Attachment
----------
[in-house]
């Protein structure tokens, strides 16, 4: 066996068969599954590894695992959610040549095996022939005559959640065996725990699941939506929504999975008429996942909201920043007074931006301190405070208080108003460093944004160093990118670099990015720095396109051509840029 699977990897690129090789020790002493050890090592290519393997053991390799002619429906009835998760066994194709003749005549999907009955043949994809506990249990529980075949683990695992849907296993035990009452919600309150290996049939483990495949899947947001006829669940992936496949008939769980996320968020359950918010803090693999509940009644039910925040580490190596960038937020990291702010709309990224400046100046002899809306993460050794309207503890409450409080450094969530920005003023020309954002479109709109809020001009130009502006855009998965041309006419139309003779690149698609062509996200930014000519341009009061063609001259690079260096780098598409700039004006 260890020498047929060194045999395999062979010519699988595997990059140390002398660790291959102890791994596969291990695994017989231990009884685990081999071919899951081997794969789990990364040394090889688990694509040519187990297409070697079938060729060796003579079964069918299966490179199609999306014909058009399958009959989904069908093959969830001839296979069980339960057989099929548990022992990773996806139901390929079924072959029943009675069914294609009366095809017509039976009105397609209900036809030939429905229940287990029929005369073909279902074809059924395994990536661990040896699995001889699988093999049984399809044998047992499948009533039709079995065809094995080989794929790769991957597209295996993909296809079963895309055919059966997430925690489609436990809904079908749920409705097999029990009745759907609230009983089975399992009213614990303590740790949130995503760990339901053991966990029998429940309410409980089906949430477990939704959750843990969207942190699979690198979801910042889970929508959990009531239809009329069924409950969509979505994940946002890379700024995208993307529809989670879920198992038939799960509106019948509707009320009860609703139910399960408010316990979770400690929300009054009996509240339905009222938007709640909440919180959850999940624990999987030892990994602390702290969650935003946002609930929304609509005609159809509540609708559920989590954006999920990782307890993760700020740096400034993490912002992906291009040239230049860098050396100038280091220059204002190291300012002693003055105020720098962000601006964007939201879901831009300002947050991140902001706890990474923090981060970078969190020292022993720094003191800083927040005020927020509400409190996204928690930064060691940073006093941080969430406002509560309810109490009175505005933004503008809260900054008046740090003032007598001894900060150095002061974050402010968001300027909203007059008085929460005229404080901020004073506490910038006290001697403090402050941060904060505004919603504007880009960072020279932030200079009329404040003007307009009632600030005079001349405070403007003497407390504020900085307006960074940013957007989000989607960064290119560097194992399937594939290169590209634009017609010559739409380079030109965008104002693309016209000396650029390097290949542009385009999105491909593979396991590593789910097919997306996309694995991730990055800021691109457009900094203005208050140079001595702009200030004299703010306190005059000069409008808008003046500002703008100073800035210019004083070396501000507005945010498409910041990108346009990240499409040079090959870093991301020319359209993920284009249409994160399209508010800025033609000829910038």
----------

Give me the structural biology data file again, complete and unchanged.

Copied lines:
[in-house]
């Protein structure tokens, strides 16, 4: 066996068969599954590894695992959610040549095996022939005559959640065996725990699941939506929504999975008429996942909201920043007074931006301190405070208080108003460093944004160093990118670099990015720095396109051509840029 699977990897690129090789020790002493050890090592290519393997053991390799002619429906009835998760066994194709003749005549999907009955043949994809506990249990529980075949683990695992849907296993035990009452919600309150290996049939483990495949899947947001006829669940992936496949008939769980996320968020359950918010803090693999509940009644039910925040580490190596960038937020990291702010709309990224400046100046002899809306993460050794309207503890409450409080450094969530920005003023020309954002479109709109809020001009130009502006855009998965041309006419139309003779690149698609062509996200930014000519341009009061063609001259690079260096780098598409700039004006 260890020498047929060194045999395999062979010519699988595997990059140390002398660790291959102890791994596969291990695994017989231990009884685990081999071919899951081997794969789990990364040394090889688990694509040519187990297409070697079938060729060796003579079964069918299966490179199609999306014909058009399958009959989904069908093959969830001839296979069980339960057989099929548990022992990773996806139901390929079924072959029943009675069914294609009366095809017509039976009105397609209900036809030939429905229940287990029929005369073909279902074809059924395994990536661990040896699995001889699988093999049984399809044998047992499948009533039709079995065809094995080989794929790769991957597209295996993909296809079963895309055919059966997430925690489609436990809904079908749920409705097999029990009745759907609230009983089975399992009213614990303590740790949130995503760990339901053991966990029998429940309410409980089906949430477990939704959750843990969207942190699979690198979801910042889970929508959990009531239809009329069924409950969509979505994940946002890379700024995208993307529809989670879920198992038939799960509106019948509707009320009860609703139910399960408010316990979770400690929300009054009996509240339905009222938007709640909440919180959850999940624990999987030892990994602390702290969650935003946002609930929304609509005609159809509540609708559920989590954006999920990782307890993760700020740096400034993490912002992906291009040239230049860098050396100038280091220059204002190291300012002693003055105020720098962000601006964007939201879901831009300002947050991140902001706890990474923090981060970078969190020292022993720094003191800083927040005020927020509400409190996204928690930064060691940073006093941080969430406002509560309810109490009175505005933004503008809260900054008046740090003032007598001894900060150095002061974050402010968001300027909203007059008085929460005229404080901020004073506490910038006290001697403090402050941060904060505004919603504007880009960072020279932030200079009329404040003007307009009632600030005079001349405070403007003497407390504020900085307006960074940013957007989000989607960064290119560097194992399937594939290169590209634009017609010559739409380079030109965008104002693309016209000396650029390097290949542009385009999105491909593979396991590593789910097919997306996309694995991730990055800021691109457009900094203005208050140079001595702009200030004299703010306190005059000069409008808008003046500002703008100073800035210019004083070396501000507005945010498409910041990108346009990240499409040079090959870093991301020319359209993920284009249409994160399209508010800025033609000829910038």